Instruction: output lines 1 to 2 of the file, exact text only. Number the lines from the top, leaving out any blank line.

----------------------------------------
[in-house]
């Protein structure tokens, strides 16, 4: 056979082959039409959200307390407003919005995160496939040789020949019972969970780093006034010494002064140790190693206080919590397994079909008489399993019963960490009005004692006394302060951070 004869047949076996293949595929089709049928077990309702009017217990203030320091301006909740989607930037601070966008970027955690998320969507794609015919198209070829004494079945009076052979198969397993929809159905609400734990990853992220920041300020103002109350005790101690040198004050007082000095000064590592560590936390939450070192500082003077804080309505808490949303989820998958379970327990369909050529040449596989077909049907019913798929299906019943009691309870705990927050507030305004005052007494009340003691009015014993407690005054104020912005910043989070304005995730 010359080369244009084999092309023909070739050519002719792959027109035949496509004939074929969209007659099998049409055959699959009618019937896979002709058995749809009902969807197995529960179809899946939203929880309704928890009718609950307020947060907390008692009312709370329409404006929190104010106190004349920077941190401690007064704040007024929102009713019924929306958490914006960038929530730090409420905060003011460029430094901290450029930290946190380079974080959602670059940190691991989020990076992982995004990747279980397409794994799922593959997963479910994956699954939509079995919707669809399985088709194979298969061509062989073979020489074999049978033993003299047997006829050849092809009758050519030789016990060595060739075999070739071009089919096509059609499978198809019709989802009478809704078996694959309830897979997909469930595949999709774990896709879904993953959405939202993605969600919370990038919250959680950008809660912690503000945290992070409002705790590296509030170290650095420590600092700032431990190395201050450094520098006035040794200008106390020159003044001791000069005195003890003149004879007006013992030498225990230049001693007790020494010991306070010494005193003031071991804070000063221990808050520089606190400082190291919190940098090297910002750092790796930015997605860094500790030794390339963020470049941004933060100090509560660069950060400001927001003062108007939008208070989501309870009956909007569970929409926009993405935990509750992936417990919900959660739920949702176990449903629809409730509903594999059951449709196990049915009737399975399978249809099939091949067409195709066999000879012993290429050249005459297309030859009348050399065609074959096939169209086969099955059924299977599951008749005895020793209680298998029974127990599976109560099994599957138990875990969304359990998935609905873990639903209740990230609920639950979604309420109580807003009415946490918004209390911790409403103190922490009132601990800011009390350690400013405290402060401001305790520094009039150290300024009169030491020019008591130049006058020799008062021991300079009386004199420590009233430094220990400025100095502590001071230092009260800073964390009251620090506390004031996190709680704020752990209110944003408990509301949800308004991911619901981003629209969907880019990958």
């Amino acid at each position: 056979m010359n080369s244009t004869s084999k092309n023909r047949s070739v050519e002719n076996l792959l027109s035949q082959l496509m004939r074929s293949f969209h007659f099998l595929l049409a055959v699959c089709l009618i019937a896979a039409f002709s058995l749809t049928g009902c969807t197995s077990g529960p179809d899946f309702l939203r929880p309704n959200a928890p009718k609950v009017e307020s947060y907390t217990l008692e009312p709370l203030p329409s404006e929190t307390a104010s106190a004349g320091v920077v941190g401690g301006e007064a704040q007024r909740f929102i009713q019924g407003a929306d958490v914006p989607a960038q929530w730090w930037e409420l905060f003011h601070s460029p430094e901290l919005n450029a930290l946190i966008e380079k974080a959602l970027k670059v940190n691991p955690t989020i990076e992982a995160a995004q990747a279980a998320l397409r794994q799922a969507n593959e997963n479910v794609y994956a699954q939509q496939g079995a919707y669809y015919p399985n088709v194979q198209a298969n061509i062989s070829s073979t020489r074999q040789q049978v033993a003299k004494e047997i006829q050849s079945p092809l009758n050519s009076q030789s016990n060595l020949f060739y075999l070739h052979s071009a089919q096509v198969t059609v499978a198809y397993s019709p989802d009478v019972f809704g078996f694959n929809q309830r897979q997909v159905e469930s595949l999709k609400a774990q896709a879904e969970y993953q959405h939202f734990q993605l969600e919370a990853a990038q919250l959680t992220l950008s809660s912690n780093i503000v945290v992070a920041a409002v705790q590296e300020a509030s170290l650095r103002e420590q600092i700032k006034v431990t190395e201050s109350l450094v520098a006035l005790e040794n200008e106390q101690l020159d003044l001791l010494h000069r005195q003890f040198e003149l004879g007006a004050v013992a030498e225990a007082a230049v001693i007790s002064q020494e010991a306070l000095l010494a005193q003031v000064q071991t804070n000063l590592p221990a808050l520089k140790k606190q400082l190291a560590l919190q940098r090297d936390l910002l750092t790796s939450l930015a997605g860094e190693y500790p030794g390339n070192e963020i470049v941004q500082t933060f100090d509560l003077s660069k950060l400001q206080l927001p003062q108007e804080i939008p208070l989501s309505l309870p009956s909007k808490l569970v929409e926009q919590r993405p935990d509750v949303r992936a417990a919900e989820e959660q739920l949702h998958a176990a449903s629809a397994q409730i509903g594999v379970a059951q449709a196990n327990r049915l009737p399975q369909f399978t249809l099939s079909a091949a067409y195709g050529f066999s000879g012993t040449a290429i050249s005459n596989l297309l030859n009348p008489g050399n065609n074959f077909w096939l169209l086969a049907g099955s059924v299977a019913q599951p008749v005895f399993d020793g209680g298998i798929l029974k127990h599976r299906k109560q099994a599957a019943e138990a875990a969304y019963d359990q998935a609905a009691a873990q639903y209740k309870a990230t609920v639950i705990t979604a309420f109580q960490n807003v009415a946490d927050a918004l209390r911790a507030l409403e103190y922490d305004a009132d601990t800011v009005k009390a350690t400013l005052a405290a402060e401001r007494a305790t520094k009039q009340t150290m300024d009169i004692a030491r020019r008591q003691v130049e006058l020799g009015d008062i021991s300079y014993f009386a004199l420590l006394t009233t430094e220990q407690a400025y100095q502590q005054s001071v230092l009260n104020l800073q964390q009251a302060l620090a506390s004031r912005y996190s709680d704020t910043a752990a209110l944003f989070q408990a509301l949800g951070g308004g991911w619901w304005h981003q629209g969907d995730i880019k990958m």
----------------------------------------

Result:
[in-house]
């Protein structure tokens, strides 16, 4: 056979082959039409959200307390407003919005995160496939040789020949019972969970780093006034010494002064140790190693206080919590397994079909008489399993019963960490009005004692006394302060951070 004869047949076996293949595929089709049928077990309702009017217990203030320091301006909740989607930037601070966008970027955690998320969507794609015919198209070829004494079945009076052979198969397993929809159905609400734990990853992220920041300020103002109350005790101690040198004050007082000095000064590592560590936390939450070192500082003077804080309505808490949303989820998958379970327990369909050529040449596989077909049907019913798929299906019943009691309870705990927050507030305004005052007494009340003691009015014993407690005054104020912005910043989070304005995730 010359080369244009084999092309023909070739050519002719792959027109035949496509004939074929969209007659099998049409055959699959009618019937896979002709058995749809009902969807197995529960179809899946939203929880309704928890009718609950307020947060907390008692009312709370329409404006929190104010106190004349920077941190401690007064704040007024929102009713019924929306958490914006960038929530730090409420905060003011460029430094901290450029930290946190380079974080959602670059940190691991989020990076992982995004990747279980397409794994799922593959997963479910994956699954939509079995919707669809399985088709194979298969061509062989073979020489074999049978033993003299047997006829050849092809009758050519030789016990060595060739075999070739071009089919096509059609499978198809019709989802009478809704078996694959309830897979997909469930595949999709774990896709879904993953959405939202993605969600919370990038919250959680950008809660912690503000945290992070409002705790590296509030170290650095420590600092700032431990190395201050450094520098006035040794200008106390020159003044001791000069005195003890003149004879007006013992030498225990230049001693007790020494010991306070010494005193003031071991804070000063221990808050520089606190400082190291919190940098090297910002750092790796930015997605860094500790030794390339963020470049941004933060100090509560660069950060400001927001003062108007939008208070989501309870009956909007569970929409926009993405935990509750992936417990919900959660739920949702176990449903629809409730509903594999059951449709196990049915009737399975399978249809099939091949067409195709066999000879012993290429050249005459297309030859009348050399065609074959096939169209086969099955059924299977599951008749005895020793209680298998029974127990599976109560099994599957138990875990969304359990998935609905873990639903209740990230609920639950979604309420109580807003009415946490918004209390911790409403103190922490009132601990800011009390350690400013405290402060401001305790520094009039150290300024009169030491020019008591130049006058020799008062021991300079009386004199420590009233430094220990400025100095502590001071230092009260800073964390009251620090506390004031996190709680704020752990209110944003408990509301949800308004991911619901981003629209969907880019990958």